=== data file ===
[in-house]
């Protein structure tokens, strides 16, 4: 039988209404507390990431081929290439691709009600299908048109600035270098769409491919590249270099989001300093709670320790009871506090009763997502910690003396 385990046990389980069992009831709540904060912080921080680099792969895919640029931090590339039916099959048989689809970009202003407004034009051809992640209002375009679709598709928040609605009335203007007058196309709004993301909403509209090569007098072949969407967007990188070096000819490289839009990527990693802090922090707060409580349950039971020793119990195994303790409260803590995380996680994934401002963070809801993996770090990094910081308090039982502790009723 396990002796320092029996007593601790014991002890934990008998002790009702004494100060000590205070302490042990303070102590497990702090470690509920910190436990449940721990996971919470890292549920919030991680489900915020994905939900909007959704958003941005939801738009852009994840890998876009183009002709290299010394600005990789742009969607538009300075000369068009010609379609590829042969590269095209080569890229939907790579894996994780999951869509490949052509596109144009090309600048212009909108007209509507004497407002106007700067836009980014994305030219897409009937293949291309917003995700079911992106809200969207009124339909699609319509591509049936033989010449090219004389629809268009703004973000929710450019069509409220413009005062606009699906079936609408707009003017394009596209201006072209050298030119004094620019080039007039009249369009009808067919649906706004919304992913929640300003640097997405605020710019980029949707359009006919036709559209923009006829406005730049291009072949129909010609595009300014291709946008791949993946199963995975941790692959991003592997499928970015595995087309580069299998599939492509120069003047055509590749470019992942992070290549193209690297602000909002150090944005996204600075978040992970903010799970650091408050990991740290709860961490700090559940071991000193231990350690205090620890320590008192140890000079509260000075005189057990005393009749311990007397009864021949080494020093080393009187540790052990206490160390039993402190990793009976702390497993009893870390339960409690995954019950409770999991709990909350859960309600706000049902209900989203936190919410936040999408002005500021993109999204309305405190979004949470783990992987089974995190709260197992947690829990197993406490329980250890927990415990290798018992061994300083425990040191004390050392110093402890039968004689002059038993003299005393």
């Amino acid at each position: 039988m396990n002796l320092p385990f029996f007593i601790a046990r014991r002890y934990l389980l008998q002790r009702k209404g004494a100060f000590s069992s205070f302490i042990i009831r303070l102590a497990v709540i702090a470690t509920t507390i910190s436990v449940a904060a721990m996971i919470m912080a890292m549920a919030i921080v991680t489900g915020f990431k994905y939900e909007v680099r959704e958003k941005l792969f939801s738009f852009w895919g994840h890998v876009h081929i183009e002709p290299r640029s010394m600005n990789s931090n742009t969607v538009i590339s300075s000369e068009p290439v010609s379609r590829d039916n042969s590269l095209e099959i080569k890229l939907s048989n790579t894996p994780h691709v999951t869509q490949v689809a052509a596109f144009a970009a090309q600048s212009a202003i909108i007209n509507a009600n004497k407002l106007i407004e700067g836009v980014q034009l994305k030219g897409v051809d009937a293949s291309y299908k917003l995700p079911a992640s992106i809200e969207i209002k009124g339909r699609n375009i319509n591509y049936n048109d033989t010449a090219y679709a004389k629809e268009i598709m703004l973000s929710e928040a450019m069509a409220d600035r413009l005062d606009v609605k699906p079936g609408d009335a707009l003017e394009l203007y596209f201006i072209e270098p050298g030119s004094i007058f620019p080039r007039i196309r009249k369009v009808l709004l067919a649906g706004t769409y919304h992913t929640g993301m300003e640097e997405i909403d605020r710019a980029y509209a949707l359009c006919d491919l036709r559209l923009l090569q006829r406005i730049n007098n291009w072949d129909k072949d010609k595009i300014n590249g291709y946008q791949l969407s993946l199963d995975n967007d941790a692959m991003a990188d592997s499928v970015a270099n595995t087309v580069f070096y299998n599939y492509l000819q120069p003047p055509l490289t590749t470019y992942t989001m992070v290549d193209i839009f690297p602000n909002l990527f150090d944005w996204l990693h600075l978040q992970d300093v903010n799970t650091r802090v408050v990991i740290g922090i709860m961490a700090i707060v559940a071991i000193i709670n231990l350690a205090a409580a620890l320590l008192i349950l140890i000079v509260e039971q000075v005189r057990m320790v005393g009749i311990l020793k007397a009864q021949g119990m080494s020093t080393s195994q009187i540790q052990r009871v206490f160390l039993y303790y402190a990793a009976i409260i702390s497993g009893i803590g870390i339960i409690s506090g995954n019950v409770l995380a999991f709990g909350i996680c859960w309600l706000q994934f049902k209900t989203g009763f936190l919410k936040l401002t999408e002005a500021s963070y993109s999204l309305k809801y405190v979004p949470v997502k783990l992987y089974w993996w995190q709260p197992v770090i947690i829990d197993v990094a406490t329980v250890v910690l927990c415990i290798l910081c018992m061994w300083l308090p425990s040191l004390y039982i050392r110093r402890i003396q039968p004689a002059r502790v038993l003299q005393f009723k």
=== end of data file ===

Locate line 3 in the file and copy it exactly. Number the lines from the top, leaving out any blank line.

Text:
């Amino acid at each position: 039988m396990n002796l320092p385990f029996f007593i601790a046990r014991r002890y934990l389980l008998q002790r009702k209404g004494a100060f000590s069992s205070f302490i042990i009831r303070l102590a497990v709540i702090a470690t509920t507390i910190s436990v449940a904060a721990m996971i919470m912080a890292m549920a919030i921080v991680t489900g915020f990431k994905y939900e909007v680099r959704e958003k941005l792969f939801s738009f852009w895919g994840h890998v876009h081929i183009e002709p290299r640029s010394m600005n990789s931090n742009t969607v538009i590339s300075s000369e068009p290439v010609s379609r590829d039916n042969s590269l095209e099959i080569k890229l939907s048989n790579t894996p994780h691709v999951t869509q490949v689809a052509a596109f144009a970009a090309q600048s212009a202003i909108i007209n509507a009600n004497k407002l106007i407004e700067g836009v980014q034009l994305k030219g897409v051809d009937a293949s291309y299908k917003l995700p079911a992640s992106i809200e969207i209002k009124g339909r699609n375009i319509n591509y049936n048109d033989t010449a090219y679709a004389k629809e268009i598709m703004l973000s929710e928040a450019m069509a409220d600035r413009l005062d606009v609605k699906p079936g609408d009335a707009l003017e394009l203007y596209f201006i072209e270098p050298g030119s004094i007058f620019p080039r007039i196309r009249k369009v009808l709004l067919a649906g706004t769409y919304h992913t929640g993301m300003e640097e997405i909403d605020r710019a980029y509209a949707l359009c006919d491919l036709r559209l923009l090569q006829r406005i730049n007098n291009w072949d129909k072949d010609k595009i300014n590249g291709y946008q791949l969407s993946l199963d995975n967007d941790a692959m991003a990188d592997s499928v970015a270099n595995t087309v580069f070096y299998n599939y492509l000819q120069p003047p055509l490289t590749t470019y992942t989001m992070v290549d193209i839009f690297p602000n909002l990527f150090d944005w996204l990693h600075l978040q992970d300093v903010n799970t650091r802090v408050v990991i740290g922090i709860m961490a700090i707060v559940a071991i000193i709670n231990l350690a205090a409580a620890l320590l008192i349950l140890i000079v509260e039971q000075v005189r057990m320790v005393g009749i311990l020793k007397a009864q021949g119990m080494s020093t080393s195994q009187i540790q052990r009871v206490f160390l039993y303790y402190a990793a009976i409260i702390s497993g009893i803590g870390i339960i409690s506090g995954n019950v409770l995380a999991f709990g909350i996680c859960w309600l706000q994934f049902k209900t989203g009763f936190l919410k936040l401002t999408e002005a500021s963070y993109s999204l309305k809801y405190v979004p949470v997502k783990l992987y089974w993996w995190q709260p197992v770090i947690i829990d197993v990094a406490t329980v250890v910690l927990c415990i290798l910081c018992m061994w300083l308090p425990s040191l004390y039982i050392r110093r402890i003396q039968p004689a002059r502790v038993l003299q005393f009723k």